Right now, everything looks good for the stock market. But I know what you're thinking: How long will the good times last?
The market's nine-month rally has continued almost unabated since March. Every time there's been a brief pullback, stocks have gone on to rise even further. And although some readers have used the respite that the rally provided to assess their risk tolerance and make moves to get their portfolios back in shape, I'll bet that plenty of you would like to ride the bull as far as it would take you before reining in your investment risk.
But after those big gains, many investors feel stuck between a rock and a hard place. They know they need to take risks in order to reach their financial goals, but the volatility of stocks has them wondering if they have the discipline to stick with their investing plans.
Fighting money panic
That's an especially big concern for the investors that Foolish retirement expert Robert Brokamp helps through the Fool's Rule Your Retirement newsletter. When you have short-term goals that you need money to cover now -- whether it be a down payment for a home, putting kids through college, or getting ready to retire -- you can't afford to take the same risks that you do for longer-term goals.
But when you look at all your investments in a single portfolio, even normal market fluctuations can make you nervous. For instance, if you have $10,000 in cash set aside for some immediate need, and you have a net worth of $200,000, all it takes is a 5% swing in your portfolio to lose that entire $10,000. And even though the loss doesn't make the cash actually disappear, it can definitely make you feel anxious about parting with that money.
Don't kick the bucket
Robert advises an easy way to help you beat these anxieties and spend what you need to, while keeping your investment strategy intact. By separating your money into discrete "buckets" for different purposes, you can stay confident that you'll be able to meet your immediate needs while staying on track for long-term goals like retirement.
Here's a simple example of how such an approach might work in real life. Say you need to send your child to college in three years and will need $100,000 spread over four years. You also plan to retire 15 years from now. If you have $300,000 in your investment portfolio, here's how the bucket strategy might work:
- The college bucket would largely be invested in short-term savings vehicles like CDs and money market accounts. But with six to seven years before you'll need to pay tuition for your child's senior year, you can afford to have some conservative stocks in that bucket as well -- stocks like Johnson & Johnson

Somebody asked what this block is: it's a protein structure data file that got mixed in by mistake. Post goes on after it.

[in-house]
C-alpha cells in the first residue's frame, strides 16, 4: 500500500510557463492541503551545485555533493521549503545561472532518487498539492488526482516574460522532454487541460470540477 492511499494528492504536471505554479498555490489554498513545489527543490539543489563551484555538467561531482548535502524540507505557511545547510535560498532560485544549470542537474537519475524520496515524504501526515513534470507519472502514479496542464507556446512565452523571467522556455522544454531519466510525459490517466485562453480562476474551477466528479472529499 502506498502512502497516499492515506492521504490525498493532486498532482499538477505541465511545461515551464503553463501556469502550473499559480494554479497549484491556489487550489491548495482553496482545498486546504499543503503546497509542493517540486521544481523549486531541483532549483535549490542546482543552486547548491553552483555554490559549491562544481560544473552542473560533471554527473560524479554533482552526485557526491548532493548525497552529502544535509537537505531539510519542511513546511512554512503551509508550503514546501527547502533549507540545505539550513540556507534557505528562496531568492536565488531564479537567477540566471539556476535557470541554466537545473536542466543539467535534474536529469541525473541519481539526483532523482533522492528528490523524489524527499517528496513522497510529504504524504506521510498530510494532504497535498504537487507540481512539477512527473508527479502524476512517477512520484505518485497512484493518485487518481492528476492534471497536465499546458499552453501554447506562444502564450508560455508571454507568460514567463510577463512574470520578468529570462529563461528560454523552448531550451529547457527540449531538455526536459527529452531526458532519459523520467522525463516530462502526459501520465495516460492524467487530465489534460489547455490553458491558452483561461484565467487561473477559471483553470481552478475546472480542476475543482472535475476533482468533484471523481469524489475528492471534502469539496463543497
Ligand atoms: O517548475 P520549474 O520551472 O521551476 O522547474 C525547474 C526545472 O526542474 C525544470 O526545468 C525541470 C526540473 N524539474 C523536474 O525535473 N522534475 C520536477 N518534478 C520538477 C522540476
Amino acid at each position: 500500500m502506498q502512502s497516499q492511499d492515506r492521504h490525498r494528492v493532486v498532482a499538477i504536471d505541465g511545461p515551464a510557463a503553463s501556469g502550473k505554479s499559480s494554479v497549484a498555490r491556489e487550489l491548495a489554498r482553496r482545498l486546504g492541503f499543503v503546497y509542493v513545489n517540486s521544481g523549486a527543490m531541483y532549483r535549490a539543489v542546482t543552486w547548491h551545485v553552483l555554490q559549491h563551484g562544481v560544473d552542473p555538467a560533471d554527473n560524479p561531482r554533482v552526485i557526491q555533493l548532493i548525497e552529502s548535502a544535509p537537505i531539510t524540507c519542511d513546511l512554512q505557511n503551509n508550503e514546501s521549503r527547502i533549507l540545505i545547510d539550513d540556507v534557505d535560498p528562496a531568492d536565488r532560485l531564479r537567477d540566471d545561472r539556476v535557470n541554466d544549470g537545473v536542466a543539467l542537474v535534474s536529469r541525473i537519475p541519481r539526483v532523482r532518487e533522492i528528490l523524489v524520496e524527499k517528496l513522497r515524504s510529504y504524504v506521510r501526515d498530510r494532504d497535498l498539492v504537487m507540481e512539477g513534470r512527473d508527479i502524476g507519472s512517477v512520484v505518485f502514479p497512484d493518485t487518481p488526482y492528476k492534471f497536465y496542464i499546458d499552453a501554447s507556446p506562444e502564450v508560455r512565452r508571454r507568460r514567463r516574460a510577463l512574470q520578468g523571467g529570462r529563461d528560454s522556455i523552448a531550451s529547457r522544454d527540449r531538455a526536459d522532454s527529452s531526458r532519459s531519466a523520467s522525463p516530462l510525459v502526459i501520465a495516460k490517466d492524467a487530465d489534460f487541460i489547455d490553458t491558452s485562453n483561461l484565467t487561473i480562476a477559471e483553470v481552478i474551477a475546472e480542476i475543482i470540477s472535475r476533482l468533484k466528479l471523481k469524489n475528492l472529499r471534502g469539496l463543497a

(NYSE:JNJ)or Pepsico (NYSE:PEP), for instance, that combine reasonable value with the backing of dividends.
- In contrast, your retirement bucket would include your more aggressive investments -- companies in recently volatile sectors, like Mosaic
(NYSE:MOS)and Wells Fargo (NYSE:WFC), perhaps, along with small growth stocks such as Blackboard (NASDAQ:BBBB).
By creating two buckets, you can use the appropriate strategies to meet each goal you have. That way, even if you make a bad bet on a particular investment -- for instance, the airline industry, which plummeted yesterday as Delta Air Lines
You can always count on markets being volatile. But while you can't control the market, you can control how market moves affect you. If the prospect of further losses has you worrying about your financial future, try out the bucket approach -- it should help you stay on course.
Learn more about the bucket approach, along with other useful advice, from our Rule Your Retirement newsletter. You can read all of Robert's helpful advice, along with investment recommendations and much more. Click here now to take advantage of our free 30-day trial offer.
This article was originally published on June 23, 2009. It has been updated by Dan Caplinger, who doesn't own shares of the companies mentioned. Johnson & Johnson and PepsiCo are Motley Fool Income Investor picks. Blackboard is a Motley Fool Hidden Gems selection. Try any of our Foolish newsletters today, free for 30 days. The Fool's disclosure policy keeps your stomach acid-free.